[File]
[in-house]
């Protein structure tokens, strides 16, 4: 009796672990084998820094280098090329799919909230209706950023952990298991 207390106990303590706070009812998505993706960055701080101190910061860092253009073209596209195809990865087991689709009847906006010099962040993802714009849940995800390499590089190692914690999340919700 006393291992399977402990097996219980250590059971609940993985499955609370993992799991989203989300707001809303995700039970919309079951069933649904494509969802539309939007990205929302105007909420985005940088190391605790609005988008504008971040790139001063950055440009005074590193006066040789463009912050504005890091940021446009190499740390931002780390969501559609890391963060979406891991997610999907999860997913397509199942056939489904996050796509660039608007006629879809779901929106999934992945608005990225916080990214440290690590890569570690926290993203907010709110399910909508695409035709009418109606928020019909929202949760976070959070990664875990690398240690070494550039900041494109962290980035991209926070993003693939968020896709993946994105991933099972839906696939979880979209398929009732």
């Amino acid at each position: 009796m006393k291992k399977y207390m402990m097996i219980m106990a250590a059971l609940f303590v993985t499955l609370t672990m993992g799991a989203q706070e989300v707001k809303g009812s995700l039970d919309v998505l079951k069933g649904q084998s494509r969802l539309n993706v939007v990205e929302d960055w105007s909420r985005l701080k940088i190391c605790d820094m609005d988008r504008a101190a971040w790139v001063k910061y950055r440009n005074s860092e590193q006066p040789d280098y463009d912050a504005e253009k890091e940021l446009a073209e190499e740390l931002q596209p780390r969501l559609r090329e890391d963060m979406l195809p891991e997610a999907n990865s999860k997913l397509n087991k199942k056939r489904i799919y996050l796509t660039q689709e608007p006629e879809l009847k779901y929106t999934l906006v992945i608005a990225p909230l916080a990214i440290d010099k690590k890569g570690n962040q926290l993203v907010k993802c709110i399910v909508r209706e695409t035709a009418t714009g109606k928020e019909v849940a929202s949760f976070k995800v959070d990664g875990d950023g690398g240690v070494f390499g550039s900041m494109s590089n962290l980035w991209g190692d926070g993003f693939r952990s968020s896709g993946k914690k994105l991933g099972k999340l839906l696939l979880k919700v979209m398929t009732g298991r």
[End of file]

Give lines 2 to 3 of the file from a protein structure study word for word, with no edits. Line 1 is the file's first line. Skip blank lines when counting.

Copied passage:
């Protein structure tokens, strides 16, 4: 009796672990084998820094280098090329799919909230209706950023952990298991 207390106990303590706070009812998505993706960055701080101190910061860092253009073209596209195809990865087991689709009847906006010099962040993802714009849940995800390499590089190692914690999340919700 006393291992399977402990097996219980250590059971609940993985499955609370993992799991989203989300707001809303995700039970919309079951069933649904494509969802539309939007990205929302105007909420985005940088190391605790609005988008504008971040790139001063950055440009005074590193006066040789463009912050504005890091940021446009190499740390931002780390969501559609890391963060979406891991997610999907999860997913397509199942056939489904996050796509660039608007006629879809779901929106999934992945608005990225916080990214440290690590890569570690926290993203907010709110399910909508695409035709009418109606928020019909929202949760976070959070990664875990690398240690070494550039900041494109962290980035991209926070993003693939968020896709993946994105991933099972839906696939979880979209398929009732």
């Amino acid at each position: 009796m006393k291992k399977y207390m402990m097996i219980m106990a250590a059971l609940f303590v993985t499955l609370t672990m993992g799991a989203q706070e989300v707001k809303g009812s995700l039970d919309v998505l079951k069933g649904q084998s494509r969802l539309n993706v939007v990205e929302d960055w105007s909420r985005l701080k940088i190391c605790d820094m609005d988008r504008a101190a971040w790139v001063k910061y950055r440009n005074s860092e590193q006066p040789d280098y463009d912050a504005e253009k890091e940021l446009a073209e190499e740390l931002q596209p780390r969501l559609r090329e890391d963060m979406l195809p891991e997610a999907n990865s999860k997913l397509n087991k199942k056939r489904i799919y996050l796509t660039q689709e608007p006629e879809l009847k779901y929106t999934l906006v992945i608005a990225p909230l916080a990214i440290d010099k690590k890569g570690n962040q926290l993203v907010k993802c709110i399910v909508r209706e695409t035709a009418t714009g109606k928020e019909v849940a929202s949760f976070k995800v959070d990664g875990d950023g690398g240690v070494f390499g550039s900041m494109s590089n962290l980035w991209g190692d926070g993003f693939r952990s968020s896709g993946k914690k994105l991933g099972k999340l839906l696939l979880k919700v979209m398929t009732g298991r």